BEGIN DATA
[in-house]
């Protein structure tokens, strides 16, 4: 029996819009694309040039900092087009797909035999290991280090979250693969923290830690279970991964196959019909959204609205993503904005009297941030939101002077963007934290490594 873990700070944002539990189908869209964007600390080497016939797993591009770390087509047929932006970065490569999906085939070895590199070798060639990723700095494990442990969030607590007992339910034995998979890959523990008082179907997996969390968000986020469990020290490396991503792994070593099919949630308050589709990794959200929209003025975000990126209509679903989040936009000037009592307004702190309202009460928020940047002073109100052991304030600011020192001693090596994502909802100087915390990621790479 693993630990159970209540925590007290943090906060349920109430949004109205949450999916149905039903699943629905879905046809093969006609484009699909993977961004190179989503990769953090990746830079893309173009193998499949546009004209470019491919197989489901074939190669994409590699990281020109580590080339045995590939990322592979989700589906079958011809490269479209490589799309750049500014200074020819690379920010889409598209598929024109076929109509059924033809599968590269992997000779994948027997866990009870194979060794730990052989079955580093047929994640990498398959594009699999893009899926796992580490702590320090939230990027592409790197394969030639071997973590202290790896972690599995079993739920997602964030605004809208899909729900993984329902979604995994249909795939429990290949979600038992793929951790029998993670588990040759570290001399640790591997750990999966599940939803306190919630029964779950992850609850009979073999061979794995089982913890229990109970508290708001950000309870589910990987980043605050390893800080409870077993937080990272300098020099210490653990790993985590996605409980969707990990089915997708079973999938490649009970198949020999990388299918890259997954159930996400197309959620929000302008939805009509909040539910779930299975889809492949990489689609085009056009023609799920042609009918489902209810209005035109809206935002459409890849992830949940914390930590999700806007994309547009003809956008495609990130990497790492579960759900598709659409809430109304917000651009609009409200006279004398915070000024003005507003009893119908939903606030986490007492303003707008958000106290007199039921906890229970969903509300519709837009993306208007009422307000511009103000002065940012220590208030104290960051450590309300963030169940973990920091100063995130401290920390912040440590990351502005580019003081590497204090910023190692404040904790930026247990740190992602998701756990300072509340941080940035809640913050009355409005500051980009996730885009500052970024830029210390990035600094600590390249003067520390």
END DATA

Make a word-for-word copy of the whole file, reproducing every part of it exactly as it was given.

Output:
[in-house]
């Protein structure tokens, strides 16, 4: 029996819009694309040039900092087009797909035999290991280090979250693969923290830690279970991964196959019909959204609205993503904005009297941030939101002077963007934290490594 873990700070944002539990189908869209964007600390080497016939797993591009770390087509047929932006970065490569999906085939070895590199070798060639990723700095494990442990969030607590007992339910034995998979890959523990008082179907997996969390968000986020469990020290490396991503792994070593099919949630308050589709990794959200929209003025975000990126209509679903989040936009000037009592307004702190309202009460928020940047002073109100052991304030600011020192001693090596994502909802100087915390990621790479 693993630990159970209540925590007290943090906060349920109430949004109205949450999916149905039903699943629905879905046809093969006609484009699909993977961004190179989503990769953090990746830079893309173009193998499949546009004209470019491919197989489901074939190669994409590699990281020109580590080339045995590939990322592979989700589906079958011809490269479209490589799309750049500014200074020819690379920010889409598209598929024109076929109509059924033809599968590269992997000779994948027997866990009870194979060794730990052989079955580093047929994640990498398959594009699999893009899926796992580490702590320090939230990027592409790197394969030639071997973590202290790896972690599995079993739920997602964030605004809208899909729900993984329902979604995994249909795939429990290949979600038992793929951790029998993670588990040759570290001399640790591997750990999966599940939803306190919630029964779950992850609850009979073999061979794995089982913890229990109970508290708001950000309870589910990987980043605050390893800080409870077993937080990272300098020099210490653990790993985590996605409980969707990990089915997708079973999938490649009970198949020999990388299918890259997954159930996400197309959620929000302008939805009509909040539910779930299975889809492949990489689609085009056009023609799920042609009918489902209810209005035109809206935002459409890849992830949940914390930590999700806007994309547009003809956008495609990130990497790492579960759900598709659409809430109304917000651009609009409200006279004398915070000024003005507003009893119908939903606030986490007492303003707008958000106290007199039921906890229970969903509300519709837009993306208007009422307000511009103000002065940012220590208030104290960051450590309300963030169940973990920091100063995130401290920390912040440590990351502005580019003081590497204090910023190692404040904790930026247990740190992602998701756990300072509340941080940035809640913050009355409005500051980009996730885009500052970024830029210390990035600094600590390249003067520390």